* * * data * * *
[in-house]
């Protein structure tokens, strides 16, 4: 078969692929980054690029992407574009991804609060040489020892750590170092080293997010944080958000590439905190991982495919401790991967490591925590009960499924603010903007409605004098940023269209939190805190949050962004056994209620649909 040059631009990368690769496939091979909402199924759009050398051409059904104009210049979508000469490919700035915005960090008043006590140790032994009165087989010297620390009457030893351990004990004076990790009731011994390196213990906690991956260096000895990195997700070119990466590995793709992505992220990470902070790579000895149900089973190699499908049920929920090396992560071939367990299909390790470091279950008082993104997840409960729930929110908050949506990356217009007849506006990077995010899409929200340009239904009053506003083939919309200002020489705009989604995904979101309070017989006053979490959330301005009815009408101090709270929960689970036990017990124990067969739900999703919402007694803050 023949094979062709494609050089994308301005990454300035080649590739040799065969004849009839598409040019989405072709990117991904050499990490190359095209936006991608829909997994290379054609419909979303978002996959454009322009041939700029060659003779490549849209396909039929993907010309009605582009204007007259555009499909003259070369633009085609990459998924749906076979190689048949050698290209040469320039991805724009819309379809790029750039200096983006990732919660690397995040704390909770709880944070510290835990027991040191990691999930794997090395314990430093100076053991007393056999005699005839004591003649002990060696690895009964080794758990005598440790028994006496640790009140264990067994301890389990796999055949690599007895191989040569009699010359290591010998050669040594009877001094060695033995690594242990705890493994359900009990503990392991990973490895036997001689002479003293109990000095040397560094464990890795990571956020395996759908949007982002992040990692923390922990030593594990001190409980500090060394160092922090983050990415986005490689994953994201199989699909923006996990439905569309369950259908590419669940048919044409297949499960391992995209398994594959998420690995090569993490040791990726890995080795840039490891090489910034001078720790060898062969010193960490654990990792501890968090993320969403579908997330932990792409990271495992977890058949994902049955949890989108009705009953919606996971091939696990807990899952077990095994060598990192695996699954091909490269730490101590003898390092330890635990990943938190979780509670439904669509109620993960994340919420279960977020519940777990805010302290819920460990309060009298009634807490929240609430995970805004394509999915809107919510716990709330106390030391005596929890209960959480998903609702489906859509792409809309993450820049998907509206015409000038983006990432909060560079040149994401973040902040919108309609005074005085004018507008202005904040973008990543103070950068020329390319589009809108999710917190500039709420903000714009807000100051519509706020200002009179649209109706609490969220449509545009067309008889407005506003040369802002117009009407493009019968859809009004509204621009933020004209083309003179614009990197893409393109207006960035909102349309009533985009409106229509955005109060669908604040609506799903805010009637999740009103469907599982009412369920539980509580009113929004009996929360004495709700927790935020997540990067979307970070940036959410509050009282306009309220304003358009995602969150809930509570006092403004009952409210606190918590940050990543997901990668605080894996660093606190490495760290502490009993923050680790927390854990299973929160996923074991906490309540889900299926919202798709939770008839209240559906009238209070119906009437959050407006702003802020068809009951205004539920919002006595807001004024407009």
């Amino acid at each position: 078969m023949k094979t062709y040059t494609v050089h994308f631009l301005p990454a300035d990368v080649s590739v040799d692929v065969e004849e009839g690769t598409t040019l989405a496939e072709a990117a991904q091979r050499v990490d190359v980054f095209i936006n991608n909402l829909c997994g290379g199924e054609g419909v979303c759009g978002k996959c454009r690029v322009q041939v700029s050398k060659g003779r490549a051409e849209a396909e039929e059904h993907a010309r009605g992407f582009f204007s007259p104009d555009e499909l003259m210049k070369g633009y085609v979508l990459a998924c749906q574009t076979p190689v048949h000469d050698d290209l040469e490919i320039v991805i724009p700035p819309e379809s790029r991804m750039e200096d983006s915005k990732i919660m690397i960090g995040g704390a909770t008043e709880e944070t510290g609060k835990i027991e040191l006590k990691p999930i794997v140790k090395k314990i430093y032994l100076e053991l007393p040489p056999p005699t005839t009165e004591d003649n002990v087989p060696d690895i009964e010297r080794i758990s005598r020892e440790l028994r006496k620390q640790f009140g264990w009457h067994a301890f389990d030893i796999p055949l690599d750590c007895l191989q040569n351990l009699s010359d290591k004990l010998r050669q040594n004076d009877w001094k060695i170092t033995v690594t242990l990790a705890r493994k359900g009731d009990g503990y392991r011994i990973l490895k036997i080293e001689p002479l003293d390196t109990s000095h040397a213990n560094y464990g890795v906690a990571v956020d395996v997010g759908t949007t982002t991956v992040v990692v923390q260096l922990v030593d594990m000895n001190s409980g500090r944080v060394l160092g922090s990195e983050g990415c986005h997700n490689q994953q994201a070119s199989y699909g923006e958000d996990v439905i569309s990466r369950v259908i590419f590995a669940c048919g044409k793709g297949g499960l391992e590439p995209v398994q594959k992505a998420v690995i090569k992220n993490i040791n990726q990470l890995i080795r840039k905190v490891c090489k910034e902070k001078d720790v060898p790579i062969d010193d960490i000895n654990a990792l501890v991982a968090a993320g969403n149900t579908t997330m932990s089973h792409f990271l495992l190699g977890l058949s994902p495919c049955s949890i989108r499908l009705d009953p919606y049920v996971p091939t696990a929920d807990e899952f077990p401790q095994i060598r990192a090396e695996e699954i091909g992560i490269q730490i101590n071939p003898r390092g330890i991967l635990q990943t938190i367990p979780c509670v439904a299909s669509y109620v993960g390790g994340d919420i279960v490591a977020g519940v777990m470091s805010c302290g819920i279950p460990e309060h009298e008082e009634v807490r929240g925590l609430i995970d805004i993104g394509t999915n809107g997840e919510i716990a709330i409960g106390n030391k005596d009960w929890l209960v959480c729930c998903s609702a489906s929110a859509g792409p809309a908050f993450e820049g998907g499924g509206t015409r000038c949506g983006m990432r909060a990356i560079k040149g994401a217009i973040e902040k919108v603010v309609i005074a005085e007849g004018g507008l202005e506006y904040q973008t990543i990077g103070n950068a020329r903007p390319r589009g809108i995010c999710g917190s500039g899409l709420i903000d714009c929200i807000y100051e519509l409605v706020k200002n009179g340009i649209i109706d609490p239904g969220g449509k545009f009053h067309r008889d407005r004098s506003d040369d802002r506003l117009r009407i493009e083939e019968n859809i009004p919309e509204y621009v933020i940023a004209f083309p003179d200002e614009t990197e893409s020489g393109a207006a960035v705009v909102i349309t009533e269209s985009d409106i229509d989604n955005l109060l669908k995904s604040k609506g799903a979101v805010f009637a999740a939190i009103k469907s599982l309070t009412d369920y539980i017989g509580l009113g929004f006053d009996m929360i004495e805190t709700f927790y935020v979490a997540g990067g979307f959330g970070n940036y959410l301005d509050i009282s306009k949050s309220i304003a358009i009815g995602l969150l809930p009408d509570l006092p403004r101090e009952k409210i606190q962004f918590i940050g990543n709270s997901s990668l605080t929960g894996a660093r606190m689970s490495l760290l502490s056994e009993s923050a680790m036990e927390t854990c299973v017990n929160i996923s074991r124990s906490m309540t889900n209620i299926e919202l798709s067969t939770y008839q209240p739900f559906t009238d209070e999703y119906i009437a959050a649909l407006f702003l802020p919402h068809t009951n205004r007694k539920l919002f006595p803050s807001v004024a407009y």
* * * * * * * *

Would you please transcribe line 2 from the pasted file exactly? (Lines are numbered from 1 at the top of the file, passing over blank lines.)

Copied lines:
């Protein structure tokens, strides 16, 4: 078969692929980054690029992407574009991804609060040489020892750590170092080293997010944080958000590439905190991982495919401790991967490591925590009960499924603010903007409605004098940023269209939190805190949050962004056994209620649909 040059631009990368690769496939091979909402199924759009050398051409059904104009210049979508000469490919700035915005960090008043006590140790032994009165087989010297620390009457030893351990004990004076990790009731011994390196213990906690991956260096000895990195997700070119990466590995793709992505992220990470902070790579000895149900089973190699499908049920929920090396992560071939367990299909390790470091279950008082993104997840409960729930929110908050949506990356217009007849506006990077995010899409929200340009239904009053506003083939919309200002020489705009989604995904979101309070017989006053979490959330301005009815009408101090709270929960689970036990017990124990067969739900999703919402007694803050 023949094979062709494609050089994308301005990454300035080649590739040799065969004849009839598409040019989405072709990117991904050499990490190359095209936006991608829909997994290379054609419909979303978002996959454009322009041939700029060659003779490549849209396909039929993907010309009605582009204007007259555009499909003259070369633009085609990459998924749906076979190689048949050698290209040469320039991805724009819309379809790029750039200096983006990732919660690397995040704390909770709880944070510290835990027991040191990691999930794997090395314990430093100076053991007393056999005699005839004591003649002990060696690895009964080794758990005598440790028994006496640790009140264990067994301890389990796999055949690599007895191989040569009699010359290591010998050669040594009877001094060695033995690594242990705890493994359900009990503990392991990973490895036997001689002479003293109990000095040397560094464990890795990571956020395996759908949007982002992040990692923390922990030593594990001190409980500090060394160092922090983050990415986005490689994953994201199989699909923006996990439905569309369950259908590419669940048919044409297949499960391992995209398994594959998420690995090569993490040791990726890995080795840039490891090489910034001078720790060898062969010193960490654990990792501890968090993320969403579908997330932990792409990271495992977890058949994902049955949890989108009705009953919606996971091939696990807990899952077990095994060598990192695996699954091909490269730490101590003898390092330890635990990943938190979780509670439904669509109620993960994340919420279960977020519940777990805010302290819920460990309060009298009634807490929240609430995970805004394509999915809107919510716990709330106390030391005596929890209960959480998903609702489906859509792409809309993450820049998907509206015409000038983006990432909060560079040149994401973040902040919108309609005074005085004018507008202005904040973008990543103070950068020329390319589009809108999710917190500039709420903000714009807000100051519509706020200002009179649209109706609490969220449509545009067309008889407005506003040369802002117009009407493009019968859809009004509204621009933020004209083309003179614009990197893409393109207006960035909102349309009533985009409106229509955005109060669908604040609506799903805010009637999740009103469907599982009412369920539980509580009113929004009996929360004495709700927790935020997540990067979307970070940036959410509050009282306009309220304003358009995602969150809930509570006092403004009952409210606190918590940050990543997901990668605080894996660093606190490495760290502490009993923050680790927390854990299973929160996923074991906490309540889900299926919202798709939770008839209240559906009238209070119906009437959050407006702003802020068809009951205004539920919002006595807001004024407009």